3. Making your beliefs less buggy—about yourself. Absent training, our models of ourselves are about as nonsense-prone as our models of distant or abstract subjects. We often have confident, false models of what emotions we are experiencing, why we are taking a given action, how our skills and traits compare to those around us, how long a given project will take, what will and won’t make us happy, and what our goals are. This holds even for many who’ve studied the Sequences and who are reasonably decent on abstract topics; other skills are needed.[1]

4. Chasing the most important info: the art of noticing what knowledge would actually help you. A master of this art would continually ask themselves: “What do I most want to accomplish? What do I need to know, in order to achieve that thing?”. They would have large amounts of cached knowledge about how to make money, how to be happy, how to learn deeply, how to effectively improve the world, and how to achieve other common goals. They would continually ask themselves where telling details could be found, and they would become interested in any domain that could help them.[2]

As with the art of self-knowledge, Less Wrong has barely started on this one.

5. Benefiting from everyone else’s knowledge. This branch of rationality would teach us:

  • Which sorts of experts, and which sorts of published studies, are what sorts of trustworthy; and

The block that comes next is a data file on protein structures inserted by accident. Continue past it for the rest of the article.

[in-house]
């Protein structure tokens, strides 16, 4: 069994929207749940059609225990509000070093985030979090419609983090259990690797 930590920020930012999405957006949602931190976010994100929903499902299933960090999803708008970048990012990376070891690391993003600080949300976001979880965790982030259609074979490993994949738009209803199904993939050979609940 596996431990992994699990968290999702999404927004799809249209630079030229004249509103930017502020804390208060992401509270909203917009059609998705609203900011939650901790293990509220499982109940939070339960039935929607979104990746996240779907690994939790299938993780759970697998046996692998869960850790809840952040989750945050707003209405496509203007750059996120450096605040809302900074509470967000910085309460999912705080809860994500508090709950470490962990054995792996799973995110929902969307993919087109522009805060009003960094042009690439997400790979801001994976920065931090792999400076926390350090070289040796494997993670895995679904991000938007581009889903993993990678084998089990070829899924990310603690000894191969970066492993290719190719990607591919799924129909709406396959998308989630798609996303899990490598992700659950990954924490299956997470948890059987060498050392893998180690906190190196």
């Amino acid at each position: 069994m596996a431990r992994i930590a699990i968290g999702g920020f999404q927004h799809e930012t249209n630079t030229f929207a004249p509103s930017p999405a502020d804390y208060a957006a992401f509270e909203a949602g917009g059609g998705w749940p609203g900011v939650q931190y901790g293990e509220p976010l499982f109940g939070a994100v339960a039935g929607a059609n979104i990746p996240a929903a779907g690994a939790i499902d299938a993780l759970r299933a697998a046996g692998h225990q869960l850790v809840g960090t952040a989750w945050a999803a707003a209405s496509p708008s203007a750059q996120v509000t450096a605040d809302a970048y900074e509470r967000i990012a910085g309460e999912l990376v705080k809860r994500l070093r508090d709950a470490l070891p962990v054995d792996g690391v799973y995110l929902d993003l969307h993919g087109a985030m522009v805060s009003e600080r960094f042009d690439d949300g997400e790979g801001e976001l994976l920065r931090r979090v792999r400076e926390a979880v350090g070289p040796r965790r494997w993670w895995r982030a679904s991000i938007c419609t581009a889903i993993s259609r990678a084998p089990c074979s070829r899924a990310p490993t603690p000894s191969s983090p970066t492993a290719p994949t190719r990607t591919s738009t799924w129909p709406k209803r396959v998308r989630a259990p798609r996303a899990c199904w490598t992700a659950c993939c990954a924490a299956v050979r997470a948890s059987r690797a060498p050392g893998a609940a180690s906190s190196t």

• How to do an effective literature search, read effectively, interview experts effectively, or otherwise locate the info we need.

Less Wrong and Overcoming Bias have covered pieces of this, but I’d bet there’s good knowledge to be found elsewhere.

6. The art of problem-solving: how to brainstorm up a solution once you already know what the question is. Eliezer has described parts of such an art for philosophy problems[3], and Luke Grecki summarized Polya’s “How to Solve It” for math problems, but huge gaps remain.

7. Having goals. In our natural state, humans do not have goals in any very useful sense. This art would change that, e.g. by such techniques as writing down and operationalizing one’s goals, measuring progress, making plans, and working through one’s emotional responses until one is able, as a whole person, to fully choose a particular course.